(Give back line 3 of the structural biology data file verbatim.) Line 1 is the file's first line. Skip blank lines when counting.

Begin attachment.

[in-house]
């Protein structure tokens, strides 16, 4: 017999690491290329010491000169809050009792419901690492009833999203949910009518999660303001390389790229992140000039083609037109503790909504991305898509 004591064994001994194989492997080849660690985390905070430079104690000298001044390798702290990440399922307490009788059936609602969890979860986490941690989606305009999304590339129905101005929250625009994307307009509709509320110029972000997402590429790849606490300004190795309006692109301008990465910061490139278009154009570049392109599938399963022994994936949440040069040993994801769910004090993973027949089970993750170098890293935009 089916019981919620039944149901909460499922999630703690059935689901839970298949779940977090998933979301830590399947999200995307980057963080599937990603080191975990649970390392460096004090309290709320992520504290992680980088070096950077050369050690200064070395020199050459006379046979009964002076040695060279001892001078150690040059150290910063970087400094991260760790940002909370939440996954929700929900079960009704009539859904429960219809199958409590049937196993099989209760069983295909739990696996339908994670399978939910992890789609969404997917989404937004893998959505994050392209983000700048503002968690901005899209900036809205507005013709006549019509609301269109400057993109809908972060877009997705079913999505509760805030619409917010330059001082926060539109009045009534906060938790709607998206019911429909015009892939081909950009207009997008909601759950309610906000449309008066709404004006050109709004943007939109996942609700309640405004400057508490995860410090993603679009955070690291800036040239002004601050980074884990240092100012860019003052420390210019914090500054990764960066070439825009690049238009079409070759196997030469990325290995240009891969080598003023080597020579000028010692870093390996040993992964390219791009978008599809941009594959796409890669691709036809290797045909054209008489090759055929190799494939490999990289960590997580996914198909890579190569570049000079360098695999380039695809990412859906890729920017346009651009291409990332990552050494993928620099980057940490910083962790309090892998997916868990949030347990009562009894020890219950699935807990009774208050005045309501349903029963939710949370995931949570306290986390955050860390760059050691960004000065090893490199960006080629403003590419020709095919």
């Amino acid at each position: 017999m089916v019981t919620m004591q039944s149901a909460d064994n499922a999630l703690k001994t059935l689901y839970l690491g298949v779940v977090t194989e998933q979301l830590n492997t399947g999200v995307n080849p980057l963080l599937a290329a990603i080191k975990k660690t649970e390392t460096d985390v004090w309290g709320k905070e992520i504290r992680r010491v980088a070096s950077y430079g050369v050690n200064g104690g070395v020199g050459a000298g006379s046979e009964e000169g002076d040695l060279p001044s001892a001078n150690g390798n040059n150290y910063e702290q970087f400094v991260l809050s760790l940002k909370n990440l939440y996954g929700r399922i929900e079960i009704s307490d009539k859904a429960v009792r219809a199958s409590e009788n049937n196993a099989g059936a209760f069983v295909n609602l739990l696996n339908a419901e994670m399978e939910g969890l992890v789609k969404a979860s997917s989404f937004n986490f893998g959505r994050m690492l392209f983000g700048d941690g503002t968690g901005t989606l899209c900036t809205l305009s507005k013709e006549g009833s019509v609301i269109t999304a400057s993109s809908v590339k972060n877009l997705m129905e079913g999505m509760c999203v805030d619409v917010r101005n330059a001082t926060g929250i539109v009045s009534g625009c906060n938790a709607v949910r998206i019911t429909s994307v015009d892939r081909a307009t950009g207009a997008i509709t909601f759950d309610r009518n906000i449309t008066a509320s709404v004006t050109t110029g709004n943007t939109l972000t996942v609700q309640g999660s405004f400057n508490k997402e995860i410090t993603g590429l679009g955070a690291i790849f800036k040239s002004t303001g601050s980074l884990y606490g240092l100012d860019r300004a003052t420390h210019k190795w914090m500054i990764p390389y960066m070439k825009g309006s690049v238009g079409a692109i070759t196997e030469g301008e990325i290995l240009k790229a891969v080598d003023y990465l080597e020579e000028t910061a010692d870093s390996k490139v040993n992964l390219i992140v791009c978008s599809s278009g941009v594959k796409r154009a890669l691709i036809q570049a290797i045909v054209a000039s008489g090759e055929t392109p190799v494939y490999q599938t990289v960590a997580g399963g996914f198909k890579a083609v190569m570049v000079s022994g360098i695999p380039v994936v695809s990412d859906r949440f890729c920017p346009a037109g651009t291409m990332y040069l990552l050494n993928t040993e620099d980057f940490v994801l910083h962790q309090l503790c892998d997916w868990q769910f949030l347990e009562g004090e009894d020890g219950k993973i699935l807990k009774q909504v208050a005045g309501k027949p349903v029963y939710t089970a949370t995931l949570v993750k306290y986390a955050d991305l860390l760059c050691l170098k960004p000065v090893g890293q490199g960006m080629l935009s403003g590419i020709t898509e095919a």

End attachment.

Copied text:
């Amino acid at each position: 017999m089916v019981t919620m004591q039944s149901a909460d064994n499922a999630l703690k001994t059935l689901y839970l690491g298949v779940v977090t194989e998933q979301l830590n492997t399947g999200v995307n080849p980057l963080l599937a290329a990603i080191k975990k660690t649970e390392t460096d985390v004090w309290g709320k905070e992520i504290r992680r010491v980088a070096s950077y430079g050369v050690n200064g104690g070395v020199g050459a000298g006379s046979e009964e000169g002076d040695l060279p001044s001892a001078n150690g390798n040059n150290y910063e702290q970087f400094v991260l809050s760790l940002k909370n990440l939440y996954g929700r399922i929900e079960i009704s307490d009539k859904a429960v009792r219809a199958s409590e009788n049937n196993a099989g059936a209760f069983v295909n609602l739990l696996n339908a419901e994670m399978e939910g969890l992890v789609k969404a979860s997917s989404f937004n986490f893998g959505r994050m690492l392209f983000g700048d941690g503002t968690g901005t989606l899209c900036t809205l305009s507005k013709e006549g009833s019509v609301i269109t999304a400057s993109s809908v590339k972060n877009l997705m129905e079913g999505m509760c999203v805030d619409v917010r101005n330059a001082t926060g929250i539109v009045s009534g625009c906060n938790a709607v949910r998206i019911t429909s994307v015009d892939r081909a307009t950009g207009a997008i509709t909601f759950d309610r009518n906000i449309t008066a509320s709404v004006t050109t110029g709004n943007t939109l972000t996942v609700q309640g999660s405004f400057n508490k997402e995860i410090t993603g590429l679009g955070a690291i790849f800036k040239s002004t303001g601050s980074l884990y606490g240092l100012d860019r300004a003052t420390h210019k190795w914090m500054i990764p390389y960066m070439k825009g309006s690049v238009g079409a692109i070759t196997e030469g301008e990325i290995l240009k790229a891969v080598d003023y990465l080597e020579e000028t910061a010692d870093s390996k490139v040993n992964l390219i992140v791009c978008s599809s278009g941009v594959k796409r154009a890669l691709i036809q570049a290797i045909v054209a000039s008489g090759e055929t392109p190799v494939y490999q599938t990289v960590a997580g399963g996914f198909k890579a083609v190569m570049v000079s022994g360098i695999p380039v994936v695809s990412d859906r949440f890729c920017p346009a037109g651009t291409m990332y040069l990552l050494n993928t040993e620099d980057f940490v994801l910083h962790q309090l503790c892998d997916w868990q769910f949030l347990e009562g004090e009894d020890g219950k993973i699935l807990k009774q909504v208050a005045g309501k027949p349903v029963y939710t089970a949370t995931l949570v993750k306290y986390a955050d991305l860390l760059c050691l170098k960004p000065v090893g890293q490199g960006m080629l935009s403003g590419i020709t898509e095919a």